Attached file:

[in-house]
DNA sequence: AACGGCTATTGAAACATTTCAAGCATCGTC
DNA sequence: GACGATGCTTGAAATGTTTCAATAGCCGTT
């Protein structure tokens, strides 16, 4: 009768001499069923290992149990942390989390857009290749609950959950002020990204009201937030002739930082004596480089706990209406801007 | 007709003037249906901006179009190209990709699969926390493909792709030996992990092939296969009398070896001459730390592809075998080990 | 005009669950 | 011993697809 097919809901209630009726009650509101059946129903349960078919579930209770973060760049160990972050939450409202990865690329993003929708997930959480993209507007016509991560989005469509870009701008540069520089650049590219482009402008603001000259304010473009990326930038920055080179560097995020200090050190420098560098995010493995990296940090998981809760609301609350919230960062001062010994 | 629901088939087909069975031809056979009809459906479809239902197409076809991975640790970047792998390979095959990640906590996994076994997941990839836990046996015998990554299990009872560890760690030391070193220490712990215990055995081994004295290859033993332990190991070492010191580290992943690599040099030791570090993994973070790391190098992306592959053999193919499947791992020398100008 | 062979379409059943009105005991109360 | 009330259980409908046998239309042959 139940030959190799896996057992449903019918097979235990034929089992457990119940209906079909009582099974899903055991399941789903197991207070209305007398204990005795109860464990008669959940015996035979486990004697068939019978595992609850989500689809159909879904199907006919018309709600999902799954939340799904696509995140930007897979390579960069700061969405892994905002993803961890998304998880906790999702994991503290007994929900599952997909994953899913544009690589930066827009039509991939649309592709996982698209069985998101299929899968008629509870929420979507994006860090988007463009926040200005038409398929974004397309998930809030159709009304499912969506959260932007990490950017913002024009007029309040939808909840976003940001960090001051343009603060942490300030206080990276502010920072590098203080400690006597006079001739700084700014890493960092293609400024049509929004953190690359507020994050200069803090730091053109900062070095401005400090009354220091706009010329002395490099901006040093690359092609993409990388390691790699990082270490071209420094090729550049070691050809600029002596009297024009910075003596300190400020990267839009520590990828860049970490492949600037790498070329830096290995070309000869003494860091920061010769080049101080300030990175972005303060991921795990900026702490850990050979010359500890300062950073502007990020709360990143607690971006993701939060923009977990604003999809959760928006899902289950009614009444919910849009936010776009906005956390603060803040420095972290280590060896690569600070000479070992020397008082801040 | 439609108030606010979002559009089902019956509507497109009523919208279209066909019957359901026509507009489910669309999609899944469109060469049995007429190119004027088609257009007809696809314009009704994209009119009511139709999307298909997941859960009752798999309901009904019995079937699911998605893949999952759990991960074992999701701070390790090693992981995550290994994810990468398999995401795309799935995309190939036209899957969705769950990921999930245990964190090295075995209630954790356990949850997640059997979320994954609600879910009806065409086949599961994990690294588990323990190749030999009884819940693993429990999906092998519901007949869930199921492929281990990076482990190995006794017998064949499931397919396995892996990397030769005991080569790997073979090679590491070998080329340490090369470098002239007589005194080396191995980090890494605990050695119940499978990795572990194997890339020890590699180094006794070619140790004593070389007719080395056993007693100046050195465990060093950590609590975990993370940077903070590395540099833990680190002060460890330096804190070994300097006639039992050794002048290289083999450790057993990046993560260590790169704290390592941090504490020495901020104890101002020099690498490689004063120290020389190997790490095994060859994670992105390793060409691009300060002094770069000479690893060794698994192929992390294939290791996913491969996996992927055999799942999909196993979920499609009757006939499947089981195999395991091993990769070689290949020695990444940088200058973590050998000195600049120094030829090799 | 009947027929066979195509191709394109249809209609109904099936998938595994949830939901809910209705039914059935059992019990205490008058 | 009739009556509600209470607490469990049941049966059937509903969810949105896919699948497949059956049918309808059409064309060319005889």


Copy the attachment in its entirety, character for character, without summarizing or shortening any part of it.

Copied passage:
[in-house]
DNA sequence: AACGGCTATTGAAACATTTCAAGCATCGTC
DNA sequence: GACGATGCTTGAAATGTTTCAATAGCCGTT
């Protein structure tokens, strides 16, 4: 009768001499069923290992149990942390989390857009290749609950959950002020990204009201937030002739930082004596480089706990209406801007 | 007709003037249906901006179009190209990709699969926390493909792709030996992990092939296969009398070896001459730390592809075998080990 | 005009669950 | 011993697809 097919809901209630009726009650509101059946129903349960078919579930209770973060760049160990972050939450409202990865690329993003929708997930959480993209507007016509991560989005469509870009701008540069520089650049590219482009402008603001000259304010473009990326930038920055080179560097995020200090050190420098560098995010493995990296940090998981809760609301609350919230960062001062010994 | 629901088939087909069975031809056979009809459906479809239902197409076809991975640790970047792998390979095959990640906590996994076994997941990839836990046996015998990554299990009872560890760690030391070193220490712990215990055995081994004295290859033993332990190991070492010191580290992943690599040099030791570090993994973070790391190098992306592959053999193919499947791992020398100008 | 062979379409059943009105005991109360 | 009330259980409908046998239309042959 139940030959190799896996057992449903019918097979235990034929089992457990119940209906079909009582099974899903055991399941789903197991207070209305007398204990005795109860464990008669959940015996035979486990004697068939019978595992609850989500689809159909879904199907006919018309709600999902799954939340799904696509995140930007897979390579960069700061969405892994905002993803961890998304998880906790999702994991503290007994929900599952997909994953899913544009690589930066827009039509991939649309592709996982698209069985998101299929899968008629509870929420979507994006860090988007463009926040200005038409398929974004397309998930809030159709009304499912969506959260932007990490950017913002024009007029309040939808909840976003940001960090001051343009603060942490300030206080990276502010920072590098203080400690006597006079001739700084700014890493960092293609400024049509929004953190690359507020994050200069803090730091053109900062070095401005400090009354220091706009010329002395490099901006040093690359092609993409990388390691790699990082270490071209420094090729550049070691050809600029002596009297024009910075003596300190400020990267839009520590990828860049970490492949600037790498070329830096290995070309000869003494860091920061010769080049101080300030990175972005303060991921795990900026702490850990050979010359500890300062950073502007990020709360990143607690971006993701939060923009977990604003999809959760928006899902289950009614009444919910849009936010776009906005956390603060803040420095972290280590060896690569600070000479070992020397008082801040 | 439609108030606010979002559009089902019956509507497109009523919208279209066909019957359901026509507009489910669309999609899944469109060469049995007429190119004027088609257009007809696809314009009704994209009119009511139709999307298909997941859960009752798999309901009904019995079937699911998605893949999952759990991960074992999701701070390790090693992981995550290994994810990468398999995401795309799935995309190939036209899957969705769950990921999930245990964190090295075995209630954790356990949850997640059997979320994954609600879910009806065409086949599961994990690294588990323990190749030999009884819940693993429990999906092998519901007949869930199921492929281990990076482990190995006794017998064949499931397919396995892996990397030769005991080569790997073979090679590491070998080329340490090369470098002239007589005194080396191995980090890494605990050695119940499978990795572990194997890339020890590699180094006794070619140790004593070389007719080395056993007693100046050195465990060093950590609590975990993370940077903070590395540099833990680190002060460890330096804190070994300097006639039992050794002048290289083999450790057993990046993560260590790169704290390592941090504490020495901020104890101002020099690498490689004063120290020389190997790490095994060859994670992105390793060409691009300060002094770069000479690893060794698994192929992390294939290791996913491969996996992927055999799942999909196993979920499609009757006939499947089981195999395991091993990769070689290949020695990444940088200058973590050998000195600049120094030829090799 | 009947027929066979195509191709394109249809209609109904099936998938595994949830939901809910209705039914059935059992019990205490008058 | 009739009556509600209470607490469990049941049966059937509903969810949105896919699948497949059956049918309808059409064309060319005889």